By: Anoop Sood
Indians are the new emerging class of “great international travelers”- large in numbers, easy spenders and moving around in hordes.
Nations vie with each other to market themselves as preferred destinations for these “great Indian tourists” and tour operators are delighted to grab the business opportunity.
Bollywood has served as an effective marketing tool. It was famous producer director Yash Chopra who first started shooting movies in Switzerland. Today movies are shot in every country, East Europe being the latest to join. And the Indians are everywhere. Switzerland, France, Austria, England, Germany, USA, Singapore, Hongkong, Dubai and Thailand are some of the hot spots. The number of outbound Indian tourists crossed 25 million last year and it is expected to touch 50 million over the next 5 years.
However, the place that has given us pleasant memories and visually stunning experience is not in these countries.Its Cape Town in South Africa, a land with a very different look, crisp air and deep blue skies. You feel it the moment you are out of flight. Its truly an amazing place with recent volatile history, Apartheid, Nelson Mandela and of course Cricket.
On map, Cape Town is practically bottom of Africa. Flights are a little cumbersome. Emirates to Dubai and after a transit halt of few hours an 11 hour flight. Alternative is to take SA airlines via Johannesburg. It’s not a very big place by Indian outlook. The first thing that hits you is the Table Mountain. Anywhere you move in this city, it’s somewhere around you.
Check into the Hotel. A warm welcome and also a word of advice “Just be careful in venturing out alone in night”. Went out in the afternoon to get a feel of the city and found that the best way to explore the city is to board the “hop on hop off buses” which have an open deck. Spent the evening at Waterfront and enjoyed the amazing sunset. It is great place full of restaurants and a night club nearby. Live Jazz bands made it a perfect day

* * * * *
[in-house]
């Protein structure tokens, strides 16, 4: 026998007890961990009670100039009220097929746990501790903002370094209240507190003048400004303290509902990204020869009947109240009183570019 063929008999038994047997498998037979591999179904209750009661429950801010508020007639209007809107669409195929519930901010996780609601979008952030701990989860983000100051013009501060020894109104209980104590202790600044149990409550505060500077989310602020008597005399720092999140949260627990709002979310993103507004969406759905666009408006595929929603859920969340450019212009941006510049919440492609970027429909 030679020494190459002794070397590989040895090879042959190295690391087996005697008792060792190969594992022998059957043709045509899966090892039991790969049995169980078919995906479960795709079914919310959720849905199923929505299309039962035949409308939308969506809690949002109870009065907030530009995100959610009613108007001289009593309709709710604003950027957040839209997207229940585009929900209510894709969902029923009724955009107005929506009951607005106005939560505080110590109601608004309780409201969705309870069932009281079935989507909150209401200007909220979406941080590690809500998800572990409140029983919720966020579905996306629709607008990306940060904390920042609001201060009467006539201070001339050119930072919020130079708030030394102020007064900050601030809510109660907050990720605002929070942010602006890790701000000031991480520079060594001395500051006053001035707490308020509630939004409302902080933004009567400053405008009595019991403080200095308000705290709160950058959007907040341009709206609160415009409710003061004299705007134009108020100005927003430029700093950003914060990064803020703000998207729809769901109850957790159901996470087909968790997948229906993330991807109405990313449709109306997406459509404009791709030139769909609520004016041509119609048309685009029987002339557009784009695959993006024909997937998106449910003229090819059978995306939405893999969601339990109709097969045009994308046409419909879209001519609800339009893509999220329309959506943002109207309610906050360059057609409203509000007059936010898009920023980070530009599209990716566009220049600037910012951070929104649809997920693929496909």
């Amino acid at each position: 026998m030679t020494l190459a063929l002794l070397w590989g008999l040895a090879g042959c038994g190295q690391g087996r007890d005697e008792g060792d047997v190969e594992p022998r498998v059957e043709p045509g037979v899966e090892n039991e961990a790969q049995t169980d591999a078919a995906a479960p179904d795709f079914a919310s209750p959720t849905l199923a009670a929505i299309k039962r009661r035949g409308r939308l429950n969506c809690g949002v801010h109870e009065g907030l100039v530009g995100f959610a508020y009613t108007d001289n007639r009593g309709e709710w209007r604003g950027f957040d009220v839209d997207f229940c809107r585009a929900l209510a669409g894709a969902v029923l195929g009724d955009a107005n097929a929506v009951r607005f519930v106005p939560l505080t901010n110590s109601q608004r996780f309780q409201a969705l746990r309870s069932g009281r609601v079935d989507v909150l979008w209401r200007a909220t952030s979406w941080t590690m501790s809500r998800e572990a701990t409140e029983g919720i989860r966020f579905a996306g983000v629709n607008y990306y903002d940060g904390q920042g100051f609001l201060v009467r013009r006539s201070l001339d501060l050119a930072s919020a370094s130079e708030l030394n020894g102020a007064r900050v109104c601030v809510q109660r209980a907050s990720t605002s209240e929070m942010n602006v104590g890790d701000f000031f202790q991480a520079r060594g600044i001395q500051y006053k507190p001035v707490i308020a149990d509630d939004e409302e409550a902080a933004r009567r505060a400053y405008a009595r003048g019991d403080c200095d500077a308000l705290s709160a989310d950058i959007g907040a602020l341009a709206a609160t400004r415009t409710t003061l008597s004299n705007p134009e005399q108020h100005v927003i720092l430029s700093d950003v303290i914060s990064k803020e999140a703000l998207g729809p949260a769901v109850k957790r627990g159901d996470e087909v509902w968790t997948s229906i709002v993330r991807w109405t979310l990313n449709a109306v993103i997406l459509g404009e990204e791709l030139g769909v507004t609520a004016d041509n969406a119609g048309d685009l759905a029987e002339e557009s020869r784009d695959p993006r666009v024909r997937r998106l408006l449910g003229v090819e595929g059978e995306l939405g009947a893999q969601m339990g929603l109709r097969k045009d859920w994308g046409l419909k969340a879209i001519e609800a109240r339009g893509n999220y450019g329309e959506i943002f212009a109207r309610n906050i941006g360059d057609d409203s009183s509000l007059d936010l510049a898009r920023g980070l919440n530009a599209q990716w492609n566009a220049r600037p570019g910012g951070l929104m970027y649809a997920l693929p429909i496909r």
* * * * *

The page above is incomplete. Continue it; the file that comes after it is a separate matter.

Best part is that SA is not expensive at all. Most things cost about the same as back home. A Rand is about Rs 5. So you can spend and not bother unlike Europe.
On the following day we planned to visit a place we had read and heard right from our school days- Cape of Good Hope- the bottom of Africa where Indian and Atlantic Oceans meet. The 90 km drive along the ocean is perhaps the most picturesque landscape you will see anywhere. Deep blue sky, still deeper blue Ocean, hills on one side with varied vegetation we had not seen earlier. Small fisherman’s villages now transformed into modern habitats, an island full of just seals, a park dedicated only to ostrich, frolicking penguins rolling around in sand and hiding under the rocks, a scare of Baboons which never materialized. These were spectacular sights which we had heard of but never witnessed.
At Cape of Good Hope your guide gives you a lesson.What we were taught in school is not correct and this is not the place where oceans meet. They meet at a place about 80 km to the east called Cape Agulhus. The deep blue ocean and white rocks provide ideal settings to get photographed and keep it as a memory.
Next door is something which is truly marvellous. It’s the Cape Point Mountain Nature Park. This is a mountain of rocks- a huge cliff vertically overlooking the sea. You go up by a train climbing almost vertically. The view from top is indeed out of this world. A pillar bearing directions and distance to major world capitals indicates New Delhi is 9296 km away.
On the top there is a light house built in 1860.One makes some disastrous decisions in life. So did the company which erected this huge light house. Once it became functional, they found it of zero utility as after sunset, the entire hilltop is enveloped by fog and nothing is visible. So it was not used even for a day and they had to build a second lighthouse at the bottom of the hill. Now in South Africa whenever they want to call someone stupid, they remind him of this lighthouse. Again a great place for Photography. I myself have a huge collection myself.
Saw proteas, a wild flower that grows in abundance, in South African. Its cricket team is often called Proteas after this flower. And by the way their Rugby team is called Springboks which is an agile deer native to SA.
Leisurely late lunch closer to dinner time at a beautiful sea side restaurant called Seaforth. Informal seating on beach full of penguins, lovely local wine and freshly cooked native food made the day. Back to hotel pleasantly drunk and dead tired but ready for more.